How Keeth Smart Became the Best Fencer in the World
Jan 22, 2020
Luther Clement and Shuhan Fan
“I didn’t even think fencing was in my future,” says Keeth Smart in the short documentary Stay Close. “I was just holding my breath for [my sister] to make the Olympic team.”
As children, Keeth and his sister, Erinn, trained at the Peter Westbrook Foundation, a scholarship program named after the first black fencer to win an Olympic medal. Based in Manhattan, the foundation teaches the sport to inner-city kids. While Erinn showed promise as a fencing prodigy, Keeth was nowhere near a natural. He was the only fencer on his team who did not qualify for the World Championships. But that was fine with him—fencing was Keeth’s ticket to a scholarship at Columbia University, where he would pursue an MBA.
At least, that was the plan. Luther Clement and Shuhan Fan’s Oscar-shortlisted film tells the story of how Keeth rose to prominence in fencing despite nearly every obstacle imaginable thrown his way. In 2003, he became the first American to be named the top-ranked fencer internationally. A few years later, on the very day he learned he’d scored a spot on the Olympic fencing team, Keeth contracted terminal leukemia and given just weeks to live. Despite the prognosis, Keeth survived, but he had to start from ground zero to train for the Olympics. In 2008, he was awarded a silver medal in Beijing.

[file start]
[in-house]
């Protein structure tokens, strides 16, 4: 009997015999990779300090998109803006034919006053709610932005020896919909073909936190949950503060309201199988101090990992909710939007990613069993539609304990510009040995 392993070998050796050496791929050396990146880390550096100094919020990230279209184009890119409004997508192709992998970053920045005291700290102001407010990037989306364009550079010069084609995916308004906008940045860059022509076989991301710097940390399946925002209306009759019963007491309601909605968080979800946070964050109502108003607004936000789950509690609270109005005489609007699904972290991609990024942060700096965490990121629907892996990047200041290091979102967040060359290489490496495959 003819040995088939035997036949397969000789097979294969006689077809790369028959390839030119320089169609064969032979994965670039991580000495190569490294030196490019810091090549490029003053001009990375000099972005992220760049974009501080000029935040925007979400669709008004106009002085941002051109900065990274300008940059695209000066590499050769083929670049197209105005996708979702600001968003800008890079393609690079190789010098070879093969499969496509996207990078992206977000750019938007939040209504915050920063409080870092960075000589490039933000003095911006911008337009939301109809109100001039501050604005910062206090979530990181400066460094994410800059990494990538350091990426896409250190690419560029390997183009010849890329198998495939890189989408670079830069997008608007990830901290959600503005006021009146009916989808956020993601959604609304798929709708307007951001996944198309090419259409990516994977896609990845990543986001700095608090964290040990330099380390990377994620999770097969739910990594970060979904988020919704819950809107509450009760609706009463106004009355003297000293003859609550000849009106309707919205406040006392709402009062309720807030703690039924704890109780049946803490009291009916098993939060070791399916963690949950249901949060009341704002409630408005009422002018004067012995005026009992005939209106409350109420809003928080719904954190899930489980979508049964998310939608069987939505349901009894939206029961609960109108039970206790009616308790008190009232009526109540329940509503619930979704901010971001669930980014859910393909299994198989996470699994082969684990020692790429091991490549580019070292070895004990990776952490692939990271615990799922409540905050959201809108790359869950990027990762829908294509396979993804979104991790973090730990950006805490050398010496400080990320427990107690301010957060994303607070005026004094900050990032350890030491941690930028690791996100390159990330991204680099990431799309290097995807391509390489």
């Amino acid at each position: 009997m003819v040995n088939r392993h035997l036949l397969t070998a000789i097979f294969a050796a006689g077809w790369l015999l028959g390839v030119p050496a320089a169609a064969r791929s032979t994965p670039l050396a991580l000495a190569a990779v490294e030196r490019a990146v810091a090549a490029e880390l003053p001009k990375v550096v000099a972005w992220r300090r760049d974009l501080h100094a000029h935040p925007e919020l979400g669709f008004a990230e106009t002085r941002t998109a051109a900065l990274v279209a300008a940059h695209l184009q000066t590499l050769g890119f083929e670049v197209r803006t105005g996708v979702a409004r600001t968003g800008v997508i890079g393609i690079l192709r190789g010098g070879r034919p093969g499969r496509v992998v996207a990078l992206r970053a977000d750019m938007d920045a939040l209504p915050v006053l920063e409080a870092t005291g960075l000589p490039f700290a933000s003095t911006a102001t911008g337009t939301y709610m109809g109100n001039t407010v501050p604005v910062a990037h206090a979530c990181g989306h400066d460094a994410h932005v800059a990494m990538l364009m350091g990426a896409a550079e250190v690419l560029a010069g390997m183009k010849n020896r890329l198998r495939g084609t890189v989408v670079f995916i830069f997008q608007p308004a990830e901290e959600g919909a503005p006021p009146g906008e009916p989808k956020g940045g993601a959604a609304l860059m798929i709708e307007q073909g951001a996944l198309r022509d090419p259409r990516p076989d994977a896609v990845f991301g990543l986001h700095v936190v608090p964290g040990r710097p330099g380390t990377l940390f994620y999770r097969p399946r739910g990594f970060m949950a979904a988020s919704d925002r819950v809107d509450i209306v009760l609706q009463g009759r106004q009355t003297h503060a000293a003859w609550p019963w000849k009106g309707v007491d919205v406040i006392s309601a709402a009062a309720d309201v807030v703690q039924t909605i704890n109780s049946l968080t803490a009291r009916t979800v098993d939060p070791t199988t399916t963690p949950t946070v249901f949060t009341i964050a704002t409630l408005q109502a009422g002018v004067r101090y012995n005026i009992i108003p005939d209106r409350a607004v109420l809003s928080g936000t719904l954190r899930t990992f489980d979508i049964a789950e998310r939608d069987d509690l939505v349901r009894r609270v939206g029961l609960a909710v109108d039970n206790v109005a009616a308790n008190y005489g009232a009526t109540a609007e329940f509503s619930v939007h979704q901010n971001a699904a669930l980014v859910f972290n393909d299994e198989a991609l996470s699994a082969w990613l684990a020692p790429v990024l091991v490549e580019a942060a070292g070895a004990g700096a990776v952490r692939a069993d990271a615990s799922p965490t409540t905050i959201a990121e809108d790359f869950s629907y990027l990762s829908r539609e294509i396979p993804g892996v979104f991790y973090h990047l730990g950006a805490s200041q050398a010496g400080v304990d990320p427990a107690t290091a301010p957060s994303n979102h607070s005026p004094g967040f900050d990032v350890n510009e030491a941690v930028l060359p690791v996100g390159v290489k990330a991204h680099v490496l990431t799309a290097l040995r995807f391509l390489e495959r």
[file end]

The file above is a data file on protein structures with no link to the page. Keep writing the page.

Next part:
What drew the co-directors to Keeth’s story, Fan told me, was not just his formidable athletic success. “Keeth’s story is one of parental love,” she said. “Fencing and Keeth’s success in the sport is beside the point. He is a loving and committed parent in the model of his own parents, and that cycle of parental love was the core [of the story] that we uncovered.”
That familial love is writ large in the archive of home videos that Keeth and Erinn gave to Fan and Clement for Stay Close. The co-directors built out the rest of the film’s aesthetic to complement the intimate feel of the videos. Hand-drawn animation brings Keeth’s stories to life, with “rough sketches and mistakes and smudges in every few frames,” Clement told me. To keep things consistent, “the music also needed to sound improvised and minimalistic.” To top things off, the filmmakers frame Keeth’s story as if he were telling it while showing images on an analog slide projector. “Our idea was that the technology cues the audience to feel that they are in an intimate interaction, because you only show a slide projector or VHS to family or close friends,” Clement said.
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Author: Emily Buder
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A showcase of cinematic short documentary films, curated by The Atlantic.